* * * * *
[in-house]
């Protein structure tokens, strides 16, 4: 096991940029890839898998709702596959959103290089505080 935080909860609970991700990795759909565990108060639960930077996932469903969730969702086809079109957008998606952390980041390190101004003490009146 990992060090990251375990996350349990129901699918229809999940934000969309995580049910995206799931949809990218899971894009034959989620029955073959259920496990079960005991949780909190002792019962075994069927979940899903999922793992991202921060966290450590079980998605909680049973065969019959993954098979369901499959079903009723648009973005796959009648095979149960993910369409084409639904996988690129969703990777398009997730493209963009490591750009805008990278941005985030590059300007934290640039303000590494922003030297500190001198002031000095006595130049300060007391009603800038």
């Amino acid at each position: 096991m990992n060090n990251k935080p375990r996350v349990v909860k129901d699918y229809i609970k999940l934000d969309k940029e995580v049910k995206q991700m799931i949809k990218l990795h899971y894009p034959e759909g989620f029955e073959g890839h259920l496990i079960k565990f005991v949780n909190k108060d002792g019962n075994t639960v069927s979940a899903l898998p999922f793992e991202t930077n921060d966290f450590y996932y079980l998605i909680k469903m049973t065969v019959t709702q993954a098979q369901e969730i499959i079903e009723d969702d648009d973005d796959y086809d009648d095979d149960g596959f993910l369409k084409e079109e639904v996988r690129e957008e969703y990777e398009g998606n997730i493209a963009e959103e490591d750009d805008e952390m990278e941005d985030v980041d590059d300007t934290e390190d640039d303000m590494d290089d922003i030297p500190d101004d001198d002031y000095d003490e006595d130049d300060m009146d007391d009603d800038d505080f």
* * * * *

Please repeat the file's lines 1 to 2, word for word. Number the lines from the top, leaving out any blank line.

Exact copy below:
[in-house]
């Protein structure tokens, strides 16, 4: 096991940029890839898998709702596959959103290089505080 935080909860609970991700990795759909565990108060639960930077996932469903969730969702086809079109957008998606952390980041390190101004003490009146 990992060090990251375990996350349990129901699918229809999940934000969309995580049910995206799931949809990218899971894009034959989620029955073959259920496990079960005991949780909190002792019962075994069927979940899903999922793992991202921060966290450590079980998605909680049973065969019959993954098979369901499959079903009723648009973005796959009648095979149960993910369409084409639904996988690129969703990777398009997730493209963009490591750009805008990278941005985030590059300007934290640039303000590494922003030297500190001198002031000095006595130049300060007391009603800038």